Civil Rights Groups Respond to New Census Data

Jessica Sarstedt
[email protected]

WASHINGTON — The Racial Equity Anchor Collaborative, the foremost diverse coalition of national racial justice and civil rights organizations representing and serving more than 53 million people in the U.S., reacted today to the initial release of local-level data by the United States Census Bureau. The data point toward America’s multiracial future but also raise serious concerns about fairness and representation in light of wide-scale undercounts among some of the fast-growing communities in the nation.

“Census data informs policy, redistricting and even our sense of what it means to be an American,” said Dr. Elana Needle, director of the Racial Equity Anchor Collaborative. “If the federal government doesn’t collect data that accurately represents the nation, millions of Americans – especially Black, American Indian/Alaska Native, Latino, Asian American, Native Hawiaiian and Pacific Islander and other people of color – will continue to be left behind.”

Fair representation is a bedrock principle of democracy, and communities that have grown should see proportional increases in Congress and state legislatures. “The 2020 Census is extremely important because its data can be used for representation at the national, state and local levels in redistricting efforts to ensure fair representation and resources in federal funding formulas, in research, and by tribal nations and local governance in decision-making,” said Yvette Roubideaux, vice president of research and director of the Policy Research Center at National Congress of American Indians. “America is more diverse than ever, and that diversity is a strength, not a weakness.”

Americans of color have long faced severe consequences from inequitable data collection and use. That is why Racial Equity Anchor Collaborative member organizations led nationwide efforts to encourage all Americans to stand up and be counted. However, chronic underfunding of the Census leading up to Census day, the COVID-19 pandemic, and the Trump administration’s politicization of the Census inevitably had a disparate impact on communities of color in the 2020 Census, just as it did on health outcomes.

“Already going into this Census, we knew that there are certain populations that had been historically undercounted, said Clarissa Martinez De Castro, deputy vice president at UnidosUS. “Add to that a pandemic and unprecedented efforts to sabotage the count by the previous administration, and you can understand why many statisticians and many groups are saying that closer analysis is warranted to determine whether or not an undercount has occurred, and at what level and where.”

The good news is that America’s growing diversity is a source of strength. In fact, the vast majority of American families share the same policy priorities, from quality healthcare and education to economic security and opportunities for their children. Far from being at odds, people of color and white working-class Americans are already in broad agreement on what matters most.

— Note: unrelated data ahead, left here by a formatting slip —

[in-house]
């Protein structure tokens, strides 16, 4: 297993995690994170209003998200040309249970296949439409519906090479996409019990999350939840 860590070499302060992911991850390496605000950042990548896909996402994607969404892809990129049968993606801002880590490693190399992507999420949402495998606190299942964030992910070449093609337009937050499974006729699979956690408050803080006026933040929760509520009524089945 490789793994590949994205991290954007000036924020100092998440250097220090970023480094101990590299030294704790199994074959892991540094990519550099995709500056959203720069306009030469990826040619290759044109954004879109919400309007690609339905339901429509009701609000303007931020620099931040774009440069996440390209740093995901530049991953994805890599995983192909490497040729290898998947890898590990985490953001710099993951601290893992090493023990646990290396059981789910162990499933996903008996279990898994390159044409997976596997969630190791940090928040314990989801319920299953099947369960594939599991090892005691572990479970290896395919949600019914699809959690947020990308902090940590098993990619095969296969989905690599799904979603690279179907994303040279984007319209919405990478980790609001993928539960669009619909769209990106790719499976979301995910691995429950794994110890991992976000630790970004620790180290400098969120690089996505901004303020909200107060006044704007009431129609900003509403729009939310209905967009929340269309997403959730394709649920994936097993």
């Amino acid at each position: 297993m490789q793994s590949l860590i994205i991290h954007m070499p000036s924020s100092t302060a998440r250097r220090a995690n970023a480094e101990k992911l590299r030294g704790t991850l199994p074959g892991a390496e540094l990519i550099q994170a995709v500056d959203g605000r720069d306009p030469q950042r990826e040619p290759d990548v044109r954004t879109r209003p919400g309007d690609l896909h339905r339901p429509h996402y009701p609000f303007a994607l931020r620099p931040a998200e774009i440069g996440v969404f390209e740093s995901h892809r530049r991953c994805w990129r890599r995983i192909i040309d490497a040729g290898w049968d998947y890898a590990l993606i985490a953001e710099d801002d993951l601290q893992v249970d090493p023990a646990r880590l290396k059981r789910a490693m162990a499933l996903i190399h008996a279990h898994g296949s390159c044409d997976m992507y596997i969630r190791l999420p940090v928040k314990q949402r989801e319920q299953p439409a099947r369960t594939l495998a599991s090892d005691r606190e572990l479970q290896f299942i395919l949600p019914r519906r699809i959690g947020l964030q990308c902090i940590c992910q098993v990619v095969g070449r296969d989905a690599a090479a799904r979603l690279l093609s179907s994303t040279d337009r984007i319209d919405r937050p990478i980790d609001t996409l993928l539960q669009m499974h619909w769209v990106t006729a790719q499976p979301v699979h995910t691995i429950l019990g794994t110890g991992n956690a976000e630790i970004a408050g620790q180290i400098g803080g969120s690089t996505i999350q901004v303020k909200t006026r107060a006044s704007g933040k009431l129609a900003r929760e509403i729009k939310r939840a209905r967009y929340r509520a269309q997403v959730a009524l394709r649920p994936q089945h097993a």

“We believe that diversity makes us stronger as a country,” said Felicia Yoda, director of information systems & technology at Faith in Action. “And we also believe that everyone that represents that strength in that country deserves to be counted.”

Glenn Harris, president of Race Forward said, “The Census is a measure of our democracy. It’s maybe one of the most important responsibilities of the federal government built into our constitution. And it doesn’t just represent how we think about policy, but how we allocate hundreds of billions of dollars. It impacts how people vote, and at this moment, especially as we experience gerrymandering throughout the country, the results of this Census can be used to shut out voices, which is fundamentally anti-democratic.”

To learn more about the Racial Equity Anchor Collaborative and speak with member organizations, please contact Jessica Sarstedt at [email protected] +1.202.802.1835

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The Racial Equity Anchor Collaborative includes the following leading national racial equity anchor organizations (the Anchors): Advancement Project National Office, Asian & Pacific Islander American Health Forum, Demos, Faith in Action, National Congress of American Indians, National Association for the Advancement of Colored People, National Urban League, Race Forward, and UnidosUS. Supported by the W.K. Kellogg Foundation, we work together to promote racial equity, advance racial healing, and ensure that all children, families, and communities have opportunities to reach their full potential.